Five Things that Art Does for Kids
- When children do art, they have to think for themselves. One stroke a picture does not make. One note a song does not make. All types of art require decision after decision.
- Because art requires lots of decisions, it can help children learn to make wise decisions or become what one young man calls “a good chooser.”
- Art takes time to unfold. Children must stick with it and persevere. If they don’t, they won’t get the satisfaction of seeing their final product. Art helps children be determined and not give up.
- When children do art, they must focus. It takes attention and concentration to get ideas from their heads through their muscles and nerves and onto a page or a stage. Art helps children become focused.
- Lastly, art can help children become good problem solvers. Art is a problem by definition – how to change raw material like paint, clay, or parts of an instrument into something completely different and new.
(See The Benefits of Art, Choices, and Discipline: Part I for more about kids and art.)
Autumn’s Picture Books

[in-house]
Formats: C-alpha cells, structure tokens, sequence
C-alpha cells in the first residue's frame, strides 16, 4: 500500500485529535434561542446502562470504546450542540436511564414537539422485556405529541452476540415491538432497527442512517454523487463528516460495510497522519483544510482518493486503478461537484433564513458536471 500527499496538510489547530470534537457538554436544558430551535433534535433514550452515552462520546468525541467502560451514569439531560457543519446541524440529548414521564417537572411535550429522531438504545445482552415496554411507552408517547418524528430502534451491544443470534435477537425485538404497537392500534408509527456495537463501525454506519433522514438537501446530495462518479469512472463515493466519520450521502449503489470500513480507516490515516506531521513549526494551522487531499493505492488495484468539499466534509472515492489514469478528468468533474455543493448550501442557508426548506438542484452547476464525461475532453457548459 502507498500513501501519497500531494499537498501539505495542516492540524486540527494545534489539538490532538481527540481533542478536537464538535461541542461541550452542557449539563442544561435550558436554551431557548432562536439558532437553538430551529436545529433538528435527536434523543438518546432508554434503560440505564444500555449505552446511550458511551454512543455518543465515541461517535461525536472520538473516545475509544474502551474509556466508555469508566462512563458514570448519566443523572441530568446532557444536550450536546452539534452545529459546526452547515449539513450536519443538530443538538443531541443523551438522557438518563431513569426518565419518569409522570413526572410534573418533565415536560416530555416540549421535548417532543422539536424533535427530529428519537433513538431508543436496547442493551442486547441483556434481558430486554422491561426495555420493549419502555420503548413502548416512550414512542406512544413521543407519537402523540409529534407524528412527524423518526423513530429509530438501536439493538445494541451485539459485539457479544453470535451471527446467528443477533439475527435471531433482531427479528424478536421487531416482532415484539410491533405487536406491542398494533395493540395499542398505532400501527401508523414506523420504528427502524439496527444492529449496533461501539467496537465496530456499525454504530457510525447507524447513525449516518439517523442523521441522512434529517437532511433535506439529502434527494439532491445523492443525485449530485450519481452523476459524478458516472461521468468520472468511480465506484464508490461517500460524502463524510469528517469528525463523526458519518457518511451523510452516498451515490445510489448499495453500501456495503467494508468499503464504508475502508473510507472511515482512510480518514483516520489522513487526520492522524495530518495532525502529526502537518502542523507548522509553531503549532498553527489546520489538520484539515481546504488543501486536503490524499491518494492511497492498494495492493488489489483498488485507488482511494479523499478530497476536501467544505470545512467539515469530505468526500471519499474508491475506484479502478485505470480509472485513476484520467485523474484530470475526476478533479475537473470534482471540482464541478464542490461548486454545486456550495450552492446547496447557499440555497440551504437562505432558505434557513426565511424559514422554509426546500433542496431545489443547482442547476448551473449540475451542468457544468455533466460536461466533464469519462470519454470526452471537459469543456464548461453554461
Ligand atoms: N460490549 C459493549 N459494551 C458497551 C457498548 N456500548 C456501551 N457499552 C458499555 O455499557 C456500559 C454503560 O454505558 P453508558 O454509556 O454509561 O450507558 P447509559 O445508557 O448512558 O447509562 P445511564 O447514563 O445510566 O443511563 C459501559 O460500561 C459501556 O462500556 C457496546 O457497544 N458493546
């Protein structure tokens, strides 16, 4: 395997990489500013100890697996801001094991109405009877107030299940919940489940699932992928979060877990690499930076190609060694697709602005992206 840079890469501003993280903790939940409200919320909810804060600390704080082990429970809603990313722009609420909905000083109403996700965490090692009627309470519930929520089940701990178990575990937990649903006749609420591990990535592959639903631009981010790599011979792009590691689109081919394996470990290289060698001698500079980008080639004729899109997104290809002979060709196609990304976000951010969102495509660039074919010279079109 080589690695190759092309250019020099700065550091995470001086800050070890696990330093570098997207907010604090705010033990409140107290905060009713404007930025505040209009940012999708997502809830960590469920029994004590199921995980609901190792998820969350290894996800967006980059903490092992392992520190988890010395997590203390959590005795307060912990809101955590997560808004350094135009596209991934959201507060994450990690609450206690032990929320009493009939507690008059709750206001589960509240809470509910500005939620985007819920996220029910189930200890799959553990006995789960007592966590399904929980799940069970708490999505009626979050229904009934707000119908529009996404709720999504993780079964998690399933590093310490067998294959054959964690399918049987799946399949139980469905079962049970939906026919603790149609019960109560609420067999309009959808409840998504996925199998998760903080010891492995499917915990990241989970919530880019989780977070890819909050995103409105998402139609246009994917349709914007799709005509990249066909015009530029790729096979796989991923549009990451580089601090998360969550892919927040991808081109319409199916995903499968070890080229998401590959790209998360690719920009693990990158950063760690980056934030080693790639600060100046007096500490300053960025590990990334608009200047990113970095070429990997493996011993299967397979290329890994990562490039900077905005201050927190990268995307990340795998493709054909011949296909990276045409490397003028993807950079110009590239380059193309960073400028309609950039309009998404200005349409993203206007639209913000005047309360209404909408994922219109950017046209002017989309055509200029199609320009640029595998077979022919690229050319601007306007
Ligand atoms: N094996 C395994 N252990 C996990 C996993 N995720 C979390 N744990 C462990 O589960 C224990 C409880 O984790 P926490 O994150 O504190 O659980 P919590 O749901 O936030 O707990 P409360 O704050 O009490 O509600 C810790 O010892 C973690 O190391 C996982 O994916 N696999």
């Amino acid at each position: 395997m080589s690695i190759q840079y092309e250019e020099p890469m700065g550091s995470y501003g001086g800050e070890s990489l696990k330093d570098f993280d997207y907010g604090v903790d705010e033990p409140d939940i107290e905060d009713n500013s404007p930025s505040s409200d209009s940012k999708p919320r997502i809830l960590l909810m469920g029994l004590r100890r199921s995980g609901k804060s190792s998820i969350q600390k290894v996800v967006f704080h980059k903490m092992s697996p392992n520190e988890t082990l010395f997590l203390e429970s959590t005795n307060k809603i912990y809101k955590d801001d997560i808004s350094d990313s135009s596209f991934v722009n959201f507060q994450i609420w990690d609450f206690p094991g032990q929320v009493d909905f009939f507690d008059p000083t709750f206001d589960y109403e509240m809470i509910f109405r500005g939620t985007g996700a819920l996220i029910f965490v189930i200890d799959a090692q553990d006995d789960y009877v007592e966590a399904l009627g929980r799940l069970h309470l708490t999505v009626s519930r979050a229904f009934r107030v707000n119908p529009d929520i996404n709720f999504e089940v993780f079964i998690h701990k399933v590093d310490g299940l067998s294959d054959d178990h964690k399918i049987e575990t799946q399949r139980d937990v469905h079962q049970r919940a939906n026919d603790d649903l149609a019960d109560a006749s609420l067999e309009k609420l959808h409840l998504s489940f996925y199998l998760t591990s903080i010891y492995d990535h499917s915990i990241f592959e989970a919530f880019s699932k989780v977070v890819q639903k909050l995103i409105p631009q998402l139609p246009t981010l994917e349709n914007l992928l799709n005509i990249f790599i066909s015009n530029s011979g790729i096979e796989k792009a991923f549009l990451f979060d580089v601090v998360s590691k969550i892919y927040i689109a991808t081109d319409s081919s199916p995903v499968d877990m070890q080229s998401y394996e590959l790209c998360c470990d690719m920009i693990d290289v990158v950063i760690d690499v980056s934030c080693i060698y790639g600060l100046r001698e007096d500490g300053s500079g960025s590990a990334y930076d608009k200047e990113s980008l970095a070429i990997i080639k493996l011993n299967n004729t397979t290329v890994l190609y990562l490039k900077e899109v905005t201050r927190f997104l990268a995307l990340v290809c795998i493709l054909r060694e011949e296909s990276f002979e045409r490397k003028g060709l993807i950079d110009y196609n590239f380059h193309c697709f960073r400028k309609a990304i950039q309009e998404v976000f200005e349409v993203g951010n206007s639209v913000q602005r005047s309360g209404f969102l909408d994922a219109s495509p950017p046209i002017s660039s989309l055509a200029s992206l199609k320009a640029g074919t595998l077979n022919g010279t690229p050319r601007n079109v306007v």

We have been amazed at how much good parenting information is in children’s picture books – books that we hope you are reading everyday to the children in your lives – your own, your class, those you take care of. For each book, we are noting there is something in it to remind you of how to be the parent you want to be.
BECAUSE I’M YOUR DAD by Amet Zappa
A reminder that Dad’s are important with many ideas about how to play with and just be with your child
LET’S GO, HUGO! by Angela Dominguez
A reminder that fear can be overcome and that being a trusted friend is helpful when your child is afraid
NURSE CLEMENTINE by Simon James
A reminder that holiday gifts should show that you know your child really well and that if what your child wants is safe and affordable, it is a good gift – no matter how small or how unusual
SUKI & MIRABELLA by Carmela and Steven D’Amico
A reminder of the dangers of overindulgence and out-of-control competition.
Read All About It:
SELF-ESTEEM A FAMILY AFFAIR, Jean Illsley Clarke
GROWING UP AGAIN: PARENTING OURSELVES, PARENTING OUR CHILDREN, Jean Illsley Clarke and Connie Dawson
Surf the Internet:
art for children
children as decision-makers
children’s attention span
children as problem-solvers